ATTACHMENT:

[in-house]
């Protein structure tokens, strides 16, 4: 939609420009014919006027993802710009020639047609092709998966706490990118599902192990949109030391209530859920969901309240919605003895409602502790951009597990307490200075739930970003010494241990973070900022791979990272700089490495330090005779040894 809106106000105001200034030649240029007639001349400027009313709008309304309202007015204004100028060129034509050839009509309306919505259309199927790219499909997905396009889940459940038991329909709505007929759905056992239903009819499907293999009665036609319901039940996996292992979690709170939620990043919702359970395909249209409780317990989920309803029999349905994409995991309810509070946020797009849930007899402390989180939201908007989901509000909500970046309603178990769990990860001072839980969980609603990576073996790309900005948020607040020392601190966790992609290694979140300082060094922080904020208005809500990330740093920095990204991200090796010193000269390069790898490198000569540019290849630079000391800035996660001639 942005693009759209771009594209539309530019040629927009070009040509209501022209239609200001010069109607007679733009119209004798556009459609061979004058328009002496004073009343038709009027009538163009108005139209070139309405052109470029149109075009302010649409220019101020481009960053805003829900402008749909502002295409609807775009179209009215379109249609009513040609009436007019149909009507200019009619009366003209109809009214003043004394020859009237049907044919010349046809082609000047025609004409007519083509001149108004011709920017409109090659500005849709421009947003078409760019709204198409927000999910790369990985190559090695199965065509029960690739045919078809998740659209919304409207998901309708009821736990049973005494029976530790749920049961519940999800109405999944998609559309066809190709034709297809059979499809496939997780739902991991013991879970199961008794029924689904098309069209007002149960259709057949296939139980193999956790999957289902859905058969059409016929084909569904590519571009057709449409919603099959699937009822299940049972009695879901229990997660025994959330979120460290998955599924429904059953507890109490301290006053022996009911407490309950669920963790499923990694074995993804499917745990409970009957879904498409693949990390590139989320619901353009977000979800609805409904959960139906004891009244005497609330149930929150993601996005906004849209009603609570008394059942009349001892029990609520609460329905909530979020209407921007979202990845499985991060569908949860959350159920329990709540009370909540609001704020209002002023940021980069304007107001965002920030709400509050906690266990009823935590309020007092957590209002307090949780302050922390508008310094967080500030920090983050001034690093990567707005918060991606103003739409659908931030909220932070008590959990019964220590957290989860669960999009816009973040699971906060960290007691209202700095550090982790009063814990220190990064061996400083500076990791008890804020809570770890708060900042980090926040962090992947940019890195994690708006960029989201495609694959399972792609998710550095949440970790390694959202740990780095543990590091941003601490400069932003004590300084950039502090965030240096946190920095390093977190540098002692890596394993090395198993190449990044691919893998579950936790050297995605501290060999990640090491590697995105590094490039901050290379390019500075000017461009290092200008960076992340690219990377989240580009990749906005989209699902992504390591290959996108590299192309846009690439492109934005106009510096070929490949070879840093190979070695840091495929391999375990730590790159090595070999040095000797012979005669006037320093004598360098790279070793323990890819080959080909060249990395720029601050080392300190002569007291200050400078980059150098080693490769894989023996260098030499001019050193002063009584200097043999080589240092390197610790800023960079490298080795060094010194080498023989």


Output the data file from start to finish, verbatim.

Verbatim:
[in-house]
């Protein structure tokens, strides 16, 4: 939609420009014919006027993802710009020639047609092709998966706490990118599902192990949109030391209530859920969901309240919605003895409602502790951009597990307490200075739930970003010494241990973070900022791979990272700089490495330090005779040894 809106106000105001200034030649240029007639001349400027009313709008309304309202007015204004100028060129034509050839009509309306919505259309199927790219499909997905396009889940459940038991329909709505007929759905056992239903009819499907293999009665036609319901039940996996292992979690709170939620990043919702359970395909249209409780317990989920309803029999349905994409995991309810509070946020797009849930007899402390989180939201908007989901509000909500970046309603178990769990990860001072839980969980609603990576073996790309900005948020607040020392601190966790992609290694979140300082060094922080904020208005809500990330740093920095990204991200090796010193000269390069790898490198000569540019290849630079000391800035996660001639 942005693009759209771009594209539309530019040629927009070009040509209501022209239609200001010069109607007679733009119209004798556009459609061979004058328009002496004073009343038709009027009538163009108005139209070139309405052109470029149109075009302010649409220019101020481009960053805003829900402008749909502002295409609807775009179209009215379109249609009513040609009436007019149909009507200019009619009366003209109809009214003043004394020859009237049907044919010349046809082609000047025609004409007519083509001149108004011709920017409109090659500005849709421009947003078409760019709204198409927000999910790369990985190559090695199965065509029960690739045919078809998740659209919304409207998901309708009821736990049973005494029976530790749920049961519940999800109405999944998609559309066809190709034709297809059979499809496939997780739902991991013991879970199961008794029924689904098309069209007002149960259709057949296939139980193999956790999957289902859905058969059409016929084909569904590519571009057709449409919603099959699937009822299940049972009695879901229990997660025994959330979120460290998955599924429904059953507890109490301290006053022996009911407490309950669920963790499923990694074995993804499917745990409970009957879904498409693949990390590139989320619901353009977000979800609805409904959960139906004891009244005497609330149930929150993601996005906004849209009603609570008394059942009349001892029990609520609460329905909530979020209407921007979202990845499985991060569908949860959350159920329990709540009370909540609001704020209002002023940021980069304007107001965002920030709400509050906690266990009823935590309020007092957590209002307090949780302050922390508008310094967080500030920090983050001034690093990567707005918060991606103003739409659908931030909220932070008590959990019964220590957290989860669960999009816009973040699971906060960290007691209202700095550090982790009063814990220190990064061996400083500076990791008890804020809570770890708060900042980090926040962090992947940019890195994690708006960029989201495609694959399972792609998710550095949440970790390694959202740990780095543990590091941003601490400069932003004590300084950039502090965030240096946190920095390093977190540098002692890596394993090395198993190449990044691919893998579950936790050297995605501290060999990640090491590697995105590094490039901050290379390019500075000017461009290092200008960076992340690219990377989240580009990749906005989209699902992504390591290959996108590299192309846009690439492109934005106009510096070929490949070879840093190979070695840091495929391999375990730590790159090595070999040095000797012979005669006037320093004598360098790279070793323990890819080959080909060249990395720029601050080392300190002569007291200050400078980059150098080693490769894989023996260098030499001019050193002063009584200097043999080589240092390197610790800023960079490298080795060094010194080498023989």